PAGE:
The settlement, however, did not preclude others, such as the court-appointed trustee Irving Picard of Baker Hostetler who was liquidating her husband's firm, from seeking to recover funds from her, for example as a wrongful transferee of funds transferred to her.
A separate $15 million fund will pay claims by California investors, resolving litigation by that state’s Attorney General Kamala Harris, and which had been brought in 2009 by her predecessor, California Governor Jerry Brown. Chais, who died in September 2010 at the age of 84, once handled investments for elite Hollywood clients like Oscar-winning director Steven Spielberg, and had been a close friend of Madoff since the 1960s. Securities and Exchange Commission in June 2009 filed a related civil lawsuit against Chais, claiming he ignored red flags that Madoff’s seemingly steady returns were bogus.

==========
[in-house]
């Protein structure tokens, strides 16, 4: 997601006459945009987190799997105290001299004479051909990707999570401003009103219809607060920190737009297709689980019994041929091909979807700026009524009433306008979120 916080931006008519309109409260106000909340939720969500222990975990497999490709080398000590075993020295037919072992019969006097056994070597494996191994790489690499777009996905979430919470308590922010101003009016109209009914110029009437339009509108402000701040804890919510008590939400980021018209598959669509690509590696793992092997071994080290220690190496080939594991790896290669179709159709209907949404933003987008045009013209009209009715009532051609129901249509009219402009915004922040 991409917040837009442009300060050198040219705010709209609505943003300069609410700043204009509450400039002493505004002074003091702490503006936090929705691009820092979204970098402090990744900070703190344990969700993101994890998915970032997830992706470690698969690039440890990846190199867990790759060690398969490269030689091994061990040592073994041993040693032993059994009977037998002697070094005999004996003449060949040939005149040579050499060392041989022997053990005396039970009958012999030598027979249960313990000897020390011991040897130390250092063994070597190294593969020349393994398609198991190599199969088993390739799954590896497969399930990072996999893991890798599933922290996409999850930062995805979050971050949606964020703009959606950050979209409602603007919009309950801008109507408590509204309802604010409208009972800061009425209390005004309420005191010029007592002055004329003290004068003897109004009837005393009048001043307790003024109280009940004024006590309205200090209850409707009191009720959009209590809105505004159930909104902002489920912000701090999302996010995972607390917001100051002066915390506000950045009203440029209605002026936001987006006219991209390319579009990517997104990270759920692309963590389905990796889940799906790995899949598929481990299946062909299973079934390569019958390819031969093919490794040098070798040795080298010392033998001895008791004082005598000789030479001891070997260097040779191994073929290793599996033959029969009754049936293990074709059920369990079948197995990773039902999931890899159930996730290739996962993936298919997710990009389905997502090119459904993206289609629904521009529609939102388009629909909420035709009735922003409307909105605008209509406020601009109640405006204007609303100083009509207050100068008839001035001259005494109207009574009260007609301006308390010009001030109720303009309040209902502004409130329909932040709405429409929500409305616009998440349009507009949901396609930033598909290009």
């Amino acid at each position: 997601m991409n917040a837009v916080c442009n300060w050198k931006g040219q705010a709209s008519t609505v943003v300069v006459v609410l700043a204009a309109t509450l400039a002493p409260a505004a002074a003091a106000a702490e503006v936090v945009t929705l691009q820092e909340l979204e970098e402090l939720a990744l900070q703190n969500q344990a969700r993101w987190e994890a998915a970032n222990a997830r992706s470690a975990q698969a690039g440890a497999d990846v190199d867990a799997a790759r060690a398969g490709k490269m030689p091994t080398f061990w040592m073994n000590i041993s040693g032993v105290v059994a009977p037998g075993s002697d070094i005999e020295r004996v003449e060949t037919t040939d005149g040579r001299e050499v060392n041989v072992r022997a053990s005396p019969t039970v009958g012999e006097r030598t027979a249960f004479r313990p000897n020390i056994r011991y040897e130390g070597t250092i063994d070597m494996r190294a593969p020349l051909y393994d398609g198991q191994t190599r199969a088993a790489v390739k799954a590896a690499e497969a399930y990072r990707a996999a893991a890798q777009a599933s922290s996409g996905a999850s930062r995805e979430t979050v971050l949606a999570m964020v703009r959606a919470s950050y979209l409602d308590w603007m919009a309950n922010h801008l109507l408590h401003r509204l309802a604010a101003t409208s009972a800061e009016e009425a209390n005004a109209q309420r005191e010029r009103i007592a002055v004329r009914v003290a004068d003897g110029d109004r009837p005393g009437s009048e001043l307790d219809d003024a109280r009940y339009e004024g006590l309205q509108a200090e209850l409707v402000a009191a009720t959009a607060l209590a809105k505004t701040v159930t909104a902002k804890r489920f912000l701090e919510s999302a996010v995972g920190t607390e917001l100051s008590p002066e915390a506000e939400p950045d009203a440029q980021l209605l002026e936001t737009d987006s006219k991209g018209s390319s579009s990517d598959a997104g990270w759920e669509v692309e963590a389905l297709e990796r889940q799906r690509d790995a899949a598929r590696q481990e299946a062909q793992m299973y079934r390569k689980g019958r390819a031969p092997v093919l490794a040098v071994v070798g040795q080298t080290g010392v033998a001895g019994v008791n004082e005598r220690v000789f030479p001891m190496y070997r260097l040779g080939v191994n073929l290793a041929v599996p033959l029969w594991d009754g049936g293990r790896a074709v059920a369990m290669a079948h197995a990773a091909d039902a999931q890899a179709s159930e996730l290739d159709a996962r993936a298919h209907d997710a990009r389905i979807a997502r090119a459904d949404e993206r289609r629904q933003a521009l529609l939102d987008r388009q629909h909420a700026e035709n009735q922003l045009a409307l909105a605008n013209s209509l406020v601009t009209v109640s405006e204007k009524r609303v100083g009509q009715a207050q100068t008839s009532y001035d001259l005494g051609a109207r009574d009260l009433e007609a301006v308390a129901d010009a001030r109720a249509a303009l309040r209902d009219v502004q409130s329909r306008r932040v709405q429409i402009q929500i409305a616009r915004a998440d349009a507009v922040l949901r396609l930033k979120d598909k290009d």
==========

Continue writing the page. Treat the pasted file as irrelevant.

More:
The cash payout would boost to $11.46 billion the sum that Picard has recovered for former Madoff customers, or 65 percent of their estimated $17.5 billion loss.
In the BLMIS liquidation, SIPC has made cash advances – up to a maximum of $500,000 per allowed claim – available to the court-appointed SIPA Trustee to distribute to eligible customers, as a way to expedite financial relief to these customers.
As of August 23, 2019, SIPC advances for this purpose have reached a total of approximately $846.7 million.
A $4 billion fund overseen by former SEC Chairman Richard Breeden will also compensate Madoff victims.